Landscape Artist in the City: John Budicin Didn't Start Out a Fine Artist
Each month, the Thunderbird Foundation focuses on a particular artist in our gallery. This month, we’re proud to host landscape artist John Budicin. This is part one of his story.
Artist John Budicin is at once a soft spoken man and a creative force to be reckoned with. If this interviewer had any jitters about talking with such an esteemed artist, they were quickly allayed by Budicin's friendly and welcoming manner. And yet the artwork for which he's internationally known doesn't betray the man's easy going nature; it is moving, emotional and full of depth. His landscapes simplify a complex composition to its most important components, the resulting image capturing a richness of nature that truly stirs the soul. Looking at his work, one might be surprised to learn that this master of light and shadow didn’t receive any formal training. In fact, John Budicin wasn’t always a fine artist.
Budicin’s art career started in the advertising offices of several major department stores in the creative hub of southern California, where he spent the disco era drawing black & white layouts with pencils and magic markers. "I used to do a lot of oriental rugs," he said with a laugh, “which was very tedious.”
He quickly moved up the ranks in the field to become Art Director, at which time he started occasionally taking a local outdoor painting class. While enjoyable, the passion for painting hadn’t yet tugged at John Budicin’s spirit - at least not enough to forego his comfortable living. He continued in his career for several more years until, he says, “the advertising art market died overnight” when one of the department stores he worked for was bought out by retail giant Macy’s and the operation was transferred to the other side of the country. Budicin’s second illustration job was soon after lost when the store hired a new Sales Promotion Director who switched to photography.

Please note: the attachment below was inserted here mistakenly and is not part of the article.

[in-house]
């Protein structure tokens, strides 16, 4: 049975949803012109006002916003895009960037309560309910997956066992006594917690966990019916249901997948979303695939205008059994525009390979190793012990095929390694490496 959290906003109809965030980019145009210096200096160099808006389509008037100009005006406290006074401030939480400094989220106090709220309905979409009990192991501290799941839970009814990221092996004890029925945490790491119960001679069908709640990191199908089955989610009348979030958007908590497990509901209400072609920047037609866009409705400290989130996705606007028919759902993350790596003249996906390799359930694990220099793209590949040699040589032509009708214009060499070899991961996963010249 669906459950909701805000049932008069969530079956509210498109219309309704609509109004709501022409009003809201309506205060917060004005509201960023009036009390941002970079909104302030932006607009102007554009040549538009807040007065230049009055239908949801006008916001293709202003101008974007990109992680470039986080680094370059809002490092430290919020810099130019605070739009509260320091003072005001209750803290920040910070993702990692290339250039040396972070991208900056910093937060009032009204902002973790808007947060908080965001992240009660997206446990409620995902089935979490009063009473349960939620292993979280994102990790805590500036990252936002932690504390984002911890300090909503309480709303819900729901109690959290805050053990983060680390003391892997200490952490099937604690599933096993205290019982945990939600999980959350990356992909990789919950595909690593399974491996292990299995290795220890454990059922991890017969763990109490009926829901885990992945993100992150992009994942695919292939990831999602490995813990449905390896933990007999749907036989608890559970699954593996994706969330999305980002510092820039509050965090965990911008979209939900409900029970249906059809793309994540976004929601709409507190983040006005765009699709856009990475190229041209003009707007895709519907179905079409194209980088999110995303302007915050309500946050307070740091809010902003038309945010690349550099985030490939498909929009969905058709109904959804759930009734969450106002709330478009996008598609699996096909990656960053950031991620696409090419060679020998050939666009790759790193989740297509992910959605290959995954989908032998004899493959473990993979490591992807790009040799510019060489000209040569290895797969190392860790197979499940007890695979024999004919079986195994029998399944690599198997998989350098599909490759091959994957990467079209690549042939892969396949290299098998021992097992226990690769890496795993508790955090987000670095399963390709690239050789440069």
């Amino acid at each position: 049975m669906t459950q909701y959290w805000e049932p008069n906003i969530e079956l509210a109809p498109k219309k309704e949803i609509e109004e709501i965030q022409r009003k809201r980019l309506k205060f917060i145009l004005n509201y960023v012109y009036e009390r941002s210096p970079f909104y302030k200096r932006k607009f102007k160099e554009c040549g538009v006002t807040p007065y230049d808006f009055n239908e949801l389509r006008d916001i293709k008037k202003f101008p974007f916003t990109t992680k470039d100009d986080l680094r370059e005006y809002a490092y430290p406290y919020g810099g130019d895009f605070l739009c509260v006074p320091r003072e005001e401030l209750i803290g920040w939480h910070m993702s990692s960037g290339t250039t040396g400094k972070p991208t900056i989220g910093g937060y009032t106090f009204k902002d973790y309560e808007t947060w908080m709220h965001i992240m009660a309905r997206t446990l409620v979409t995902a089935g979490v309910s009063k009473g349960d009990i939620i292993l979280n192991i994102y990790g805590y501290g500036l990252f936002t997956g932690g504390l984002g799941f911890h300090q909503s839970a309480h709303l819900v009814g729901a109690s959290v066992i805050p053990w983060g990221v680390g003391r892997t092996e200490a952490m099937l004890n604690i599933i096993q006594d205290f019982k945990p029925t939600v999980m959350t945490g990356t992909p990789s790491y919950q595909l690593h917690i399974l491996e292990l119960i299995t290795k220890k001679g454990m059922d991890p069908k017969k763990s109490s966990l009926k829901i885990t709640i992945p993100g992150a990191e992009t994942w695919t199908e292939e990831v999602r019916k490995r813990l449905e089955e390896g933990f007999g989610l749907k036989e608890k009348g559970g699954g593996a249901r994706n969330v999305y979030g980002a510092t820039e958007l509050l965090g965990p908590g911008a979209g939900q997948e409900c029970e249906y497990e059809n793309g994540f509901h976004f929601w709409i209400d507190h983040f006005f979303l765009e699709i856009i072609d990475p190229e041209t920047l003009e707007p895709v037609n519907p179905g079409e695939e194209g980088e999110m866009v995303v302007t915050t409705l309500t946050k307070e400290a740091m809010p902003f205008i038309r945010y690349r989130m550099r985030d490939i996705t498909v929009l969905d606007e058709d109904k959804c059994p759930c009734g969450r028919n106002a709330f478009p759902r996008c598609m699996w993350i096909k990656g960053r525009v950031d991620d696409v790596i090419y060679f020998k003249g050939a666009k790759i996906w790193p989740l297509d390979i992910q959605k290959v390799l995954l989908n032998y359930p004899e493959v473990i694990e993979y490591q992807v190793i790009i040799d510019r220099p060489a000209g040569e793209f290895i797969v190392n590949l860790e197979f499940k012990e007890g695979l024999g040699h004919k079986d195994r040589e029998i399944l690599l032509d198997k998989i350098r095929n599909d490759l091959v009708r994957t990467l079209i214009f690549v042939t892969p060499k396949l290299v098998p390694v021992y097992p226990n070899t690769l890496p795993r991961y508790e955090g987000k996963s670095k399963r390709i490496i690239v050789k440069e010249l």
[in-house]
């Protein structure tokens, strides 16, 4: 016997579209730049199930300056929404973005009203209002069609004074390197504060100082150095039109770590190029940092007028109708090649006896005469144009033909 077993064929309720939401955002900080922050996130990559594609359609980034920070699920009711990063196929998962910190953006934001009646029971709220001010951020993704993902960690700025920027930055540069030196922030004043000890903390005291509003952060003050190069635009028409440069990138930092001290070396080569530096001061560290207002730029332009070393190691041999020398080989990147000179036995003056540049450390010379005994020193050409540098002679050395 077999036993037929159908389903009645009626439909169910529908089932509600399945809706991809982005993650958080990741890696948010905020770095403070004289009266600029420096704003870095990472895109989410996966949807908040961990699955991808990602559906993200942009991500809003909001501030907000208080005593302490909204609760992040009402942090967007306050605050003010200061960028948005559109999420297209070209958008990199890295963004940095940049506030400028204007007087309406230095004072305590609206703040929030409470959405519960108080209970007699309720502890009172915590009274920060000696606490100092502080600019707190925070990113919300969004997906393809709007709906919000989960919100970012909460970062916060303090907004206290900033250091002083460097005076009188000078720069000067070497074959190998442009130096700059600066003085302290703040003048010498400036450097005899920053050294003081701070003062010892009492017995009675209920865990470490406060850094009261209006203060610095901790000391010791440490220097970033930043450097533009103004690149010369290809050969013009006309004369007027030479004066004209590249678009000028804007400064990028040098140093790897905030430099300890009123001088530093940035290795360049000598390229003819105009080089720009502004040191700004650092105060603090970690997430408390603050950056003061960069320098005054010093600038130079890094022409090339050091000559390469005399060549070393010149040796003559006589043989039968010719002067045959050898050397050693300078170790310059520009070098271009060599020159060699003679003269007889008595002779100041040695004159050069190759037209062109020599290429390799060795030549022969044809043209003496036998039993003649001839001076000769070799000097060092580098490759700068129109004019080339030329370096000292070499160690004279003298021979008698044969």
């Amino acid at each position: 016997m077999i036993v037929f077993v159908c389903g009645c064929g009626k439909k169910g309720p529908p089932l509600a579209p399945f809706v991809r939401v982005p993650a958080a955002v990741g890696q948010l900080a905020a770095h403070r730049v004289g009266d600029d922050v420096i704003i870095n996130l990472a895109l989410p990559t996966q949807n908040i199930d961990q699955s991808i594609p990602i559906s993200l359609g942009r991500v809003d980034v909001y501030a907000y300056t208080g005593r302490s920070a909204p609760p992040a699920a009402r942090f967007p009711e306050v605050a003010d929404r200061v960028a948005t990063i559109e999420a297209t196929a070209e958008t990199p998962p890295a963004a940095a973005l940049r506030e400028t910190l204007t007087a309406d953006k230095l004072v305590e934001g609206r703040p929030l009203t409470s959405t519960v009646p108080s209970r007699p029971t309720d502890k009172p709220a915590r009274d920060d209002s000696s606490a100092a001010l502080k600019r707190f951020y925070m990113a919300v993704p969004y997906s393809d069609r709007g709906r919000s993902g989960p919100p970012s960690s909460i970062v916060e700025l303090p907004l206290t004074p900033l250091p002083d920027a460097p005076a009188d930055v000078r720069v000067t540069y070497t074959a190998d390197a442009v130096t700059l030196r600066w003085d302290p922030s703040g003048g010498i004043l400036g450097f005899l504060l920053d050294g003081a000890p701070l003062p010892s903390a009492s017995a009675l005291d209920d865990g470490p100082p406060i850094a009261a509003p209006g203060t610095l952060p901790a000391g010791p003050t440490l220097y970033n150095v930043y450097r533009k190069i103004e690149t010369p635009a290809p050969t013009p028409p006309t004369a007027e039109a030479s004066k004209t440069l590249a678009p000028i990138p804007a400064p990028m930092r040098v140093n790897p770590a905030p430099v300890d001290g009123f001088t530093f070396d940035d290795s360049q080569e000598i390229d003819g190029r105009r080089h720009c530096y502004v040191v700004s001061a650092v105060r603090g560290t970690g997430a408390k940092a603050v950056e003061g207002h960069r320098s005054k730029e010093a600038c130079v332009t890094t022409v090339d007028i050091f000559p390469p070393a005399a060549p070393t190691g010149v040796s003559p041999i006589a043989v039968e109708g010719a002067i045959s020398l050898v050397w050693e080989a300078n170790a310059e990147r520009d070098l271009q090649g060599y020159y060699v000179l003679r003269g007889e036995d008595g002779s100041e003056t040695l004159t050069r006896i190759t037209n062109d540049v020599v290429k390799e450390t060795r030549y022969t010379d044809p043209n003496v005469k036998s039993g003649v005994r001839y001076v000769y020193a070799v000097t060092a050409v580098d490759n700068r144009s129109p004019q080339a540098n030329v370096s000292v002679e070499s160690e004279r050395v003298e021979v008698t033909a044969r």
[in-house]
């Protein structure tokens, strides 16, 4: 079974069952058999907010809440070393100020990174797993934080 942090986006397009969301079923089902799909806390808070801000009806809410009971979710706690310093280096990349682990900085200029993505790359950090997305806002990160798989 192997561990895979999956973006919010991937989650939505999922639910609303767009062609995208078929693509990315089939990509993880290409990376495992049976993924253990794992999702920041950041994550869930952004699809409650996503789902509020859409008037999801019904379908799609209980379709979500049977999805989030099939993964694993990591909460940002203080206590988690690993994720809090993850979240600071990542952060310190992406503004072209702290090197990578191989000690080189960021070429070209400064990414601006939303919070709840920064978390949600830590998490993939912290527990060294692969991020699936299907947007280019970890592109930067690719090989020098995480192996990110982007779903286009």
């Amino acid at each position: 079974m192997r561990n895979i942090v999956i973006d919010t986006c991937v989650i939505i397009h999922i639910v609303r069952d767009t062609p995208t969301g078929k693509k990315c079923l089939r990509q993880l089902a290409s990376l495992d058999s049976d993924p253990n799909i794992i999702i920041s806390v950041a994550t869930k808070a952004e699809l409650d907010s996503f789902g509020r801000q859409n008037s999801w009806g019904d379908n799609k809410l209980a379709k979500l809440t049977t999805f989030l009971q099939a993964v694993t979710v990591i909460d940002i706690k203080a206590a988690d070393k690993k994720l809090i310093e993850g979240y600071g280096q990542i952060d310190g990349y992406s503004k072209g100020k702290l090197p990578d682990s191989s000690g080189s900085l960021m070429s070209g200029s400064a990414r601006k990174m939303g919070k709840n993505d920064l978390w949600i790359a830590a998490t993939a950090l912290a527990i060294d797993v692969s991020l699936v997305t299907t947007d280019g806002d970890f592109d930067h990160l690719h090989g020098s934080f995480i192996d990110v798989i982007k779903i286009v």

It was the dawn of a new era in advertising art and that meant an uncertain future for John Budicin, but in an almost clichè of fortuitously ironic fashion, it ended up being just the opportunity and push he needed. “The only thing I ever wanted to do was paint and that’s what I did; I started going out every day just doing it and that was my teacher.” At the end of the 80s he forsook his magic markers for a paint brush and never looked back.
In the years since, Budicin’s primary interest in nature has remained a constant - particularly the relationship between the light and the atmosphere it creates in different locales. In many ways, John Budicin is less a painter of landscapes and more a painter of light itself - and the scene is brought together simply because of how the light expresses itself on the landscape's many curves and angles. “The subject matter is almost secondary to the light and the effect you achieve,” he said. “Generally I look for something that has exciting light. I just look for ordinary places that took a dramatic change with the last light. To me, the last 30 minutes of the day are the most fascinating - and the early morning, but any more I’m too lazy to get up that early!”
So what was the key that opened the door to the art world for John Budicin? Relationships with his personal process, as much as the people involved in the art world. John said that as as member of Plein Air Painters of America, “we used to paint Catalina every year and they had an exhibit at the casino. Through them I met a lot of great artists and became friends with quite a few of them. The process was an evolution of doing things, meeting people and pushing yourself to do better.
John Budicin's work is available in the Thunderbird Gallery. For information, call 435-648-2653.